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Quote of the Day: Saint Ignatius

March 27th, 2011

There is nothing simpler, nor more beautiful, than a kitchen garden. It is not enough to cultivate vegetables with care. You have the duty to arrange them according to their colors, and to frame them with flowers, so they appear like a well laid table.”

St. Ignatius (found in Creative Vegetable Gardening)

I have always found traditional rowed vegetable gardens to be quite lovely. There’s just something about those neat straight rows, as if all the vegetables are soldiers in uniform lining up. Spending some of my childhood in rural Ohio, this is the kind of vegetable garden I was exposed to (and the kind we cultivated in our back yard). In these kinds of gardens, the main focus is food production. Little thought is given to the beauty of the plants. That’s what makes these gardens so lovely, they’re utilitarian, yet there’s something so wonderfully beautiful about the orderliness of them.

As I started adding more and more vegetables to my garden I started reading a lot of books about traditional cottage vegetable gardens and European potagers. In these types of gardens often form and beauty were the main goal and vegetables were used to achieve this goal. Now that I have a nice space to put in a large edible garden, I’m trying to decide what kind of garden I’m going to grow. While I love the traditional rural rowed garden, I’m leaning toward a more formal potager with espaliered fruit trees, beech and hawthorne hedges and hopefully a greenhouse. I’m going to dedicate a portion of it as a Winter Potager to bring beauty and vegetables during the cold winter months. This also helps with garden planning, I won’t have to worry as much about when summer crops are harvested, I’ll have dedicated space for winter. That also means that the other other areas can be planted in cover crops for overwintering to help improve the soil.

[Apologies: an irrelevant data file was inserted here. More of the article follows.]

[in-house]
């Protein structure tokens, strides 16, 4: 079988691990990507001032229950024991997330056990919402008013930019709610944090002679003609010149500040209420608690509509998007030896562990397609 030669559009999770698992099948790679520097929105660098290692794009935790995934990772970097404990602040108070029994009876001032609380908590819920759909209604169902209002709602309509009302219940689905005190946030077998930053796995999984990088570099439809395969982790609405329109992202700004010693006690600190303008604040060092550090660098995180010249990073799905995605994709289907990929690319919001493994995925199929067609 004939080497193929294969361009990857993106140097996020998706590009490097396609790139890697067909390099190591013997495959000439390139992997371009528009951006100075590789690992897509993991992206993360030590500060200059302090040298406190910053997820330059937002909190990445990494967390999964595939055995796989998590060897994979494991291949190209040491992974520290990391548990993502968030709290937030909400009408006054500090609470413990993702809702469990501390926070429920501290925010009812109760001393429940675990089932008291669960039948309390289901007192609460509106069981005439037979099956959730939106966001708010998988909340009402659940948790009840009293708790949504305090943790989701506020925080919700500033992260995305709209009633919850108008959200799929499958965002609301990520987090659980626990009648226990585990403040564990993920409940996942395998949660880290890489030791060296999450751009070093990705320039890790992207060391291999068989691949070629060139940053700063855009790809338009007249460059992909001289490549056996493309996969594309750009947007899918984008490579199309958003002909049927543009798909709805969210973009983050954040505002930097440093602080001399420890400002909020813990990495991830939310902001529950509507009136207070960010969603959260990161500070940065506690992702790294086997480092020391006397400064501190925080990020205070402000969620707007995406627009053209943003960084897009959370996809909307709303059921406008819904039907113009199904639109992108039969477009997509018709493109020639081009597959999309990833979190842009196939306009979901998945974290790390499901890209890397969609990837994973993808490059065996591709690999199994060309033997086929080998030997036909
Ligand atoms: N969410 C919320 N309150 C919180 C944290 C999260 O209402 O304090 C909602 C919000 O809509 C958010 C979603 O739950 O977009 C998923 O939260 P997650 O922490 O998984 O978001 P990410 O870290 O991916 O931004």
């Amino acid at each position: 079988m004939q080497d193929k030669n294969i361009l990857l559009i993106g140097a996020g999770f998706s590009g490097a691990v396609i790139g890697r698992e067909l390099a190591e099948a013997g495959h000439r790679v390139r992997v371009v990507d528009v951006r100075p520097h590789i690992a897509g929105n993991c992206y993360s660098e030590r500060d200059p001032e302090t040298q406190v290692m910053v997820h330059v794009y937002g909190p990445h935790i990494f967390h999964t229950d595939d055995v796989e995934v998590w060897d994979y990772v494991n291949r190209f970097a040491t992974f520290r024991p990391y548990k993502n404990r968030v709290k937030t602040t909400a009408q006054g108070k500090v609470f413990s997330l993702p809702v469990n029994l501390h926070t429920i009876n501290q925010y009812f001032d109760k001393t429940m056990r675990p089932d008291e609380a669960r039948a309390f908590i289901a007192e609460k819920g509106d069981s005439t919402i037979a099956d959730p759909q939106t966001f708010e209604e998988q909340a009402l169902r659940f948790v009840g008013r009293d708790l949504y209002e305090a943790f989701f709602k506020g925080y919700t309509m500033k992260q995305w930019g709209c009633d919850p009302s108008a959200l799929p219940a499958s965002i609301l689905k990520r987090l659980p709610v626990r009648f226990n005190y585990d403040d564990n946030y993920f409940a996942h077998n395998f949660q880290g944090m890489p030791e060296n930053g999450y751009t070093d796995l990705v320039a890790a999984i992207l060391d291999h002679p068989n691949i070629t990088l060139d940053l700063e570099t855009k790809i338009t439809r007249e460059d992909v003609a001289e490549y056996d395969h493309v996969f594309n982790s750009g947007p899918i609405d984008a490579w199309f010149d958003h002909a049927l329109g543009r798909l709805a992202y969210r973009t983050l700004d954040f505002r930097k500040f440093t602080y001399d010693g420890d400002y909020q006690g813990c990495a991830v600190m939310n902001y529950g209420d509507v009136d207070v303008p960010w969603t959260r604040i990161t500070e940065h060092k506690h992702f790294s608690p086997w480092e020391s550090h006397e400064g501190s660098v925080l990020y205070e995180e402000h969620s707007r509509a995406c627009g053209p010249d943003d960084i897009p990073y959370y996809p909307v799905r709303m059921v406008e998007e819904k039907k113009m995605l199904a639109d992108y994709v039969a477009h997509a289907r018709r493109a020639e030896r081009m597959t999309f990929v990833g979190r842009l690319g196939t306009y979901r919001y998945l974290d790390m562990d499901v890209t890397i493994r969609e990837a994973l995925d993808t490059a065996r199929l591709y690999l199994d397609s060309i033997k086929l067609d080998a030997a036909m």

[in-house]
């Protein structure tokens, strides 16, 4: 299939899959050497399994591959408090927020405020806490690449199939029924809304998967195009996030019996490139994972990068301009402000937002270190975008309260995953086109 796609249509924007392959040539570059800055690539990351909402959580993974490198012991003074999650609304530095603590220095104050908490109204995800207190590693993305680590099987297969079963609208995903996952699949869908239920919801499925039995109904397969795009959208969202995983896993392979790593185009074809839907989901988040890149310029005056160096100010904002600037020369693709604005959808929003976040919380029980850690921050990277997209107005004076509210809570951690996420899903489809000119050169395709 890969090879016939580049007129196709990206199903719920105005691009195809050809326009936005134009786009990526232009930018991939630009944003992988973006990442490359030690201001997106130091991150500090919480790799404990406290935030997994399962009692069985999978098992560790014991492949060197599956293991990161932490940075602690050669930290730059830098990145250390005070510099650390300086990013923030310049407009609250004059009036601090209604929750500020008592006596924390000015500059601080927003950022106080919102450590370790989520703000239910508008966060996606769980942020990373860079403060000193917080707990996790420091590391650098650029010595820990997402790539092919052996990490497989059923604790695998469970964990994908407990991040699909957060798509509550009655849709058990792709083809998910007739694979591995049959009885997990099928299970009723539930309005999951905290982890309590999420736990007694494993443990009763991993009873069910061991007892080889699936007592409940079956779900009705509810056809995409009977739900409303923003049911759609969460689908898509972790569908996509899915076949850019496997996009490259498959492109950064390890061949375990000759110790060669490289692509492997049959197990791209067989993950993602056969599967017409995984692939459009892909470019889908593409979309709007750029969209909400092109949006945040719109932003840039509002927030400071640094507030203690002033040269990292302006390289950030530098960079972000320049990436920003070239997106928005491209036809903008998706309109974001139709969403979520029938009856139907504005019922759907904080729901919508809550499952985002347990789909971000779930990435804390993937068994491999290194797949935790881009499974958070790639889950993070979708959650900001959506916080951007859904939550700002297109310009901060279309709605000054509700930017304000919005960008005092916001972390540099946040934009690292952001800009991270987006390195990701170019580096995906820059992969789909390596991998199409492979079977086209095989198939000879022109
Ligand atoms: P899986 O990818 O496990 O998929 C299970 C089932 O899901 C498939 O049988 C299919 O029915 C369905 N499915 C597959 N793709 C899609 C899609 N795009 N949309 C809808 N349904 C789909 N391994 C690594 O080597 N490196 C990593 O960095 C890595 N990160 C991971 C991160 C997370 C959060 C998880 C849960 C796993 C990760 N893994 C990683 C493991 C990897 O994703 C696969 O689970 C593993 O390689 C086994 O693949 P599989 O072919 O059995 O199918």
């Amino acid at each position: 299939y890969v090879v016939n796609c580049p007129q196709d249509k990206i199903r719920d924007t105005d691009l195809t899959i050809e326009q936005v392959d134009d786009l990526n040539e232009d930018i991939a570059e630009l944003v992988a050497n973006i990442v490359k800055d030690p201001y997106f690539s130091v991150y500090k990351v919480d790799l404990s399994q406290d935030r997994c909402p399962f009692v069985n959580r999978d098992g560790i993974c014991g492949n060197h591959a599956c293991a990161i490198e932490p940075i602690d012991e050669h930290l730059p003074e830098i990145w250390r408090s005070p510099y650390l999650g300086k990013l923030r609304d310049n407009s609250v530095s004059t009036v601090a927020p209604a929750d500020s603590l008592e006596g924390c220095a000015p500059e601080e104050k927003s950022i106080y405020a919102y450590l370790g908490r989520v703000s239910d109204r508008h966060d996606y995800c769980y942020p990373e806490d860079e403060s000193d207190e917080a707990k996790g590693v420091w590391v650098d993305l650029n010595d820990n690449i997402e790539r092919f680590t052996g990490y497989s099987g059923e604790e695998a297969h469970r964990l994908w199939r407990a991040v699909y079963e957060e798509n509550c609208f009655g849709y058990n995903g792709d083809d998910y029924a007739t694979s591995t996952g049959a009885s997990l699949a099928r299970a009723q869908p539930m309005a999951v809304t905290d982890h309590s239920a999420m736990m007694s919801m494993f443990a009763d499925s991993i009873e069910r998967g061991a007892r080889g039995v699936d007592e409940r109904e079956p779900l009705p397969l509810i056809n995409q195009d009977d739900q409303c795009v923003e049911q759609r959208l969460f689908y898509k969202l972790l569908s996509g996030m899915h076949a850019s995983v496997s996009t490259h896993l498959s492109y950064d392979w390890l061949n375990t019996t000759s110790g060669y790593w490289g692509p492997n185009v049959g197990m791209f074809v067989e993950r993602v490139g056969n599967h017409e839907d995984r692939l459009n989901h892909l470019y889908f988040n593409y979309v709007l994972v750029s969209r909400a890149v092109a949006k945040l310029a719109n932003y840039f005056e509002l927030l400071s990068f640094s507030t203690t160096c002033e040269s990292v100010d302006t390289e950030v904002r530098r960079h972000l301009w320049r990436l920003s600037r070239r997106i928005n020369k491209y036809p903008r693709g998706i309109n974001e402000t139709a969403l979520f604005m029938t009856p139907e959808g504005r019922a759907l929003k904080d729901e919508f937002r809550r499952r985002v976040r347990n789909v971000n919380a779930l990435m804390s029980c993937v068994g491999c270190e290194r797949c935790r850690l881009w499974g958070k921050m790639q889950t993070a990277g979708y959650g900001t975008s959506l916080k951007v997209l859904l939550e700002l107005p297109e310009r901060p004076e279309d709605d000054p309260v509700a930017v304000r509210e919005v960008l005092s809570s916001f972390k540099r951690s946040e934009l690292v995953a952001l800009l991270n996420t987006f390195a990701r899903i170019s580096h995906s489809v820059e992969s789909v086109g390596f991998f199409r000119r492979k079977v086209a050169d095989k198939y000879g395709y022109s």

Potager Inspiration
Here’s the photo that I’m going to draw inspiration from for my new garden design. Of course there’s still lots of work to do since the lot is covered in saplings and a few large trees, but hopefully in 5 years my garden will be this lovely. If you want to see a larger size of the image above: click on the image to go to my Flickr.

What kind of vegetable garden do you have? What kind do you dream of having?

Books I’m referencing for design ideas and for incorporating permaculture elements in my garden:
Gaia’s Garden, Second Edition: A Guide To Home-Scale Permaculture
Cottage Garden (DK Living)
Creative Vegetable Gardening
Designing the New Kitchen Garden: An American Potager Handbook
Smith & Hawken Garden Structures
The Wild Garden: Expanded Edition
Fences and Hedges: And Other Garden Dividers (Step-By-Step Project Workbook)

Reading & Watching

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This is a daily journal of my efforts to cultivate a more simple life, through local eating, gardening and so many other things. We used to live in a small suburban neighborhood Ohio but moved to 153 acres in Liberty, Maine in 2012.